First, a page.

Beware the holiday season.
A new study shows that if you are going to lose something, chances are you are going to lose it at 6 p.m. on a Saturday in December.
Mozy, a provider of online backup services, commissioned a survey in 2012 that asked people in the U.S., U.K., Ireland, France and Germany about their experiences in finding and losing things. The study, which was just released last week, showed transition times are the most dangerous for losing things — Fridays, Saturdays and Mondays are the worst. Layer a holiday season over life, and things are being left behind.
Knowing the danger times for losing things — and why and what is lost — can help people plan for and take better care of their property.
"Six p.m. is the transition time from working to personal times," Gytis Barzdukas, senior director of product management for Mozy told the Deseret News. "People are enroute to a social event on Saturday. A babysitter may be coming in or kids are being dropped off. Things get lost and dropped as well."
Barzdukas remembers a few years ago when he was in a cab in London and hurrying between meetings. He left his Dayminder planner — full of notes — in the cab.
"Fortunately the cabbie remembered where he had dropped me off and returned it," he says.
Nowadays the most lost items are smartphones — accounting for 40 percent of all items lost by men and 33 percent by women, the study says.
About 70 percent of people globally say they have lost an electronic gadget of some sort or the other — phones, laptop and tablet computers, music listening devices and so forth.
The losses add up. The average person in the United States lost about $250 worth of stuff in the last year. This makes more than $39 billion of lost property just in the U.S. this year.
Some of the top items in addition to smartphones are jewelry, sunglasses, keys, bank and credit cards, clothing, umbrellas, purses and wallets and identification.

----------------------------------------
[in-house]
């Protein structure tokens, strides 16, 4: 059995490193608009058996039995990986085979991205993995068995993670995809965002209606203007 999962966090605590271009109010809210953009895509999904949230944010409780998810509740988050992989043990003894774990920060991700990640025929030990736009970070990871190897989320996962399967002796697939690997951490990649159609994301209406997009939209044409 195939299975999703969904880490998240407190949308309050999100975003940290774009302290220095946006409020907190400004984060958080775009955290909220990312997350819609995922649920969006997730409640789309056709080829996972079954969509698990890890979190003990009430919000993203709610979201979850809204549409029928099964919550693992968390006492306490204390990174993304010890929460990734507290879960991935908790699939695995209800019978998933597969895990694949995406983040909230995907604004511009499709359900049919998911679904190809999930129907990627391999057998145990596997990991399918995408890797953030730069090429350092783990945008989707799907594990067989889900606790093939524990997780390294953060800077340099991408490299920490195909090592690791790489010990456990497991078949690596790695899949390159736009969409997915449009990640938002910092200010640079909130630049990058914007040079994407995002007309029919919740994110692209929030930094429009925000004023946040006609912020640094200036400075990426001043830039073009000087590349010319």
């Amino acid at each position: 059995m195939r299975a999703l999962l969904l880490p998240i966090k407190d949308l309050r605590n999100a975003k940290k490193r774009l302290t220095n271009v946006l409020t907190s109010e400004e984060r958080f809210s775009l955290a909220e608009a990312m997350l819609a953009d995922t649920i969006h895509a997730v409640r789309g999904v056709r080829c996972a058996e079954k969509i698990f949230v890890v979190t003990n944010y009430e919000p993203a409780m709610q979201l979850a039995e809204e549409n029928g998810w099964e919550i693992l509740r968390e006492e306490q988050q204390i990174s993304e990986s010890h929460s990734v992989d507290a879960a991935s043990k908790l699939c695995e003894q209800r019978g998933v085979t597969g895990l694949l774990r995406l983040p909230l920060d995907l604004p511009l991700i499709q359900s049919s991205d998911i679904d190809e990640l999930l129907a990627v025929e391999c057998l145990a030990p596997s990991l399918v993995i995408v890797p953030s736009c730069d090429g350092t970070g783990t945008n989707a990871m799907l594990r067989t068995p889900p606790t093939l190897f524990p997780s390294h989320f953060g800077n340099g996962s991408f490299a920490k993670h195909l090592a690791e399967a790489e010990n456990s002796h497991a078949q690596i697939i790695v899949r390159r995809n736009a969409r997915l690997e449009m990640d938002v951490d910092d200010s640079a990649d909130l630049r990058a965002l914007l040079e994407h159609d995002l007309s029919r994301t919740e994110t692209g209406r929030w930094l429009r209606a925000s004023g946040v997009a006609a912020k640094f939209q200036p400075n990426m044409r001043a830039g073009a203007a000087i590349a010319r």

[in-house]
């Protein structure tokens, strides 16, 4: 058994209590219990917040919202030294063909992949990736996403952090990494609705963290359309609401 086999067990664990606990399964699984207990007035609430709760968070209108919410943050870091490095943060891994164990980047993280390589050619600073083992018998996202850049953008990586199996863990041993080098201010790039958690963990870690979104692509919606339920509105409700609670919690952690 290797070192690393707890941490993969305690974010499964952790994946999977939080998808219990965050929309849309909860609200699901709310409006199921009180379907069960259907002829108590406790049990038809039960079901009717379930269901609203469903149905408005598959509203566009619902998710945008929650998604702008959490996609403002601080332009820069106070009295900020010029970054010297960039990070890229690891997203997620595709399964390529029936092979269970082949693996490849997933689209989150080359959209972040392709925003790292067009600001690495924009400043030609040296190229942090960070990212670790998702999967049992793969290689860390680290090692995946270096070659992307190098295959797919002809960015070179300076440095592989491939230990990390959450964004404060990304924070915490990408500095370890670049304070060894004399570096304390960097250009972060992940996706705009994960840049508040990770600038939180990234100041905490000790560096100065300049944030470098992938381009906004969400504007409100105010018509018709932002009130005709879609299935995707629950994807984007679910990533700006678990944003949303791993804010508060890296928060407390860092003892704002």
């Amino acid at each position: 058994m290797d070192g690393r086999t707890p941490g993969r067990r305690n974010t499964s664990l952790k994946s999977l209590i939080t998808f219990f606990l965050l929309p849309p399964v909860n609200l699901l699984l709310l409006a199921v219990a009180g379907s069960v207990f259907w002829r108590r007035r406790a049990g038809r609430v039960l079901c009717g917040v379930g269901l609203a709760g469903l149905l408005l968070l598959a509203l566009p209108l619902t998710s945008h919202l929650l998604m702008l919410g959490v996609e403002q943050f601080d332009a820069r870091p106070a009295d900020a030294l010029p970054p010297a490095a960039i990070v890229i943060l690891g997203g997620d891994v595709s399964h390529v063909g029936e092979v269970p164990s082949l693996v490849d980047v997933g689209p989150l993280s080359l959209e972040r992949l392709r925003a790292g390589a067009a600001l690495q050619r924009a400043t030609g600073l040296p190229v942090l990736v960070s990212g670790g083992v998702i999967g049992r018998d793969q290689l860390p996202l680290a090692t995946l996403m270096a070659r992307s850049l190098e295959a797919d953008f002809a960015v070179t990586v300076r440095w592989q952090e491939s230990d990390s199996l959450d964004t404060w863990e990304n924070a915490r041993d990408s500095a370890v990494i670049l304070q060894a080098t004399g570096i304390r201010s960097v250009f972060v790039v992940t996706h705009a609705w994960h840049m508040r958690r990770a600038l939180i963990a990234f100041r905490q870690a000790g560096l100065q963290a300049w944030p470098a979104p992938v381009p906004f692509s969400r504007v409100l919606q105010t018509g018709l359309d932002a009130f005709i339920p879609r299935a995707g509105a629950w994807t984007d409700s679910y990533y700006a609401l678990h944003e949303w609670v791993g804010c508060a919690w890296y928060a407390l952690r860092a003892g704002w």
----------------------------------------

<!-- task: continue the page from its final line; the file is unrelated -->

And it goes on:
Only about 18 percent of items are stolen, Barzdukas says.
Germans hold onto their stuff better than other nationalities (64 percent say they didn't lose anything over the last year). The Irish were the least lucky with only 36 percent saying they hadn't lost anything the last year.
Just because something is lost, doesn't mean the person will never see it again. It is just unlikely the person who lost something will find it. The survey says 55 percent of lost items were returned by the kindness of strangers like Barzdukas' London cabbie. Only 12 percent ever find their stuff by looking for it.
Of course, some people who find things never return it. Sixteen percent of people surveyed said they kept what they found and 6 percent said they sold it.
Some of the items people said they found were strange. People reported finding a chicken, a bag of worms, a cannonball, false teeth, a mummified dog, a full bank deposit bag, a parakeet, an antler, a gold tooth and a samurai sword.
"Who is carrying a chicken?" Barzdukas says. "How does a chicken go missing?"
But as the survey shows, things go missing during transition times when the normal routine is broken.
Like two Fridays ago when Barzdukas did some Christmas shopping.
"Instead of heading home," he says, "I headed to the mall."
He didn't lose anything this time in part because he was being extra careful and was aware of the danger areas for losing stuff.
"We need to be wary, be more careful and be prepared," he says.
Another danger is the replaceability of things. People are not as upset, the survey says, about losing items as they are about losing the data on items — such as photographs.
"We have all these photographs in our phones," Barzdukas says. "Our devices are great for preserving memories. They are portable and we can share them. But when they are mobile and accessible they are also more liable to be lost as you move through the world."
This is, naturally, why a data backup company is doing a survey about lost things. If somebody loses a chicken, however, they are probably on their own.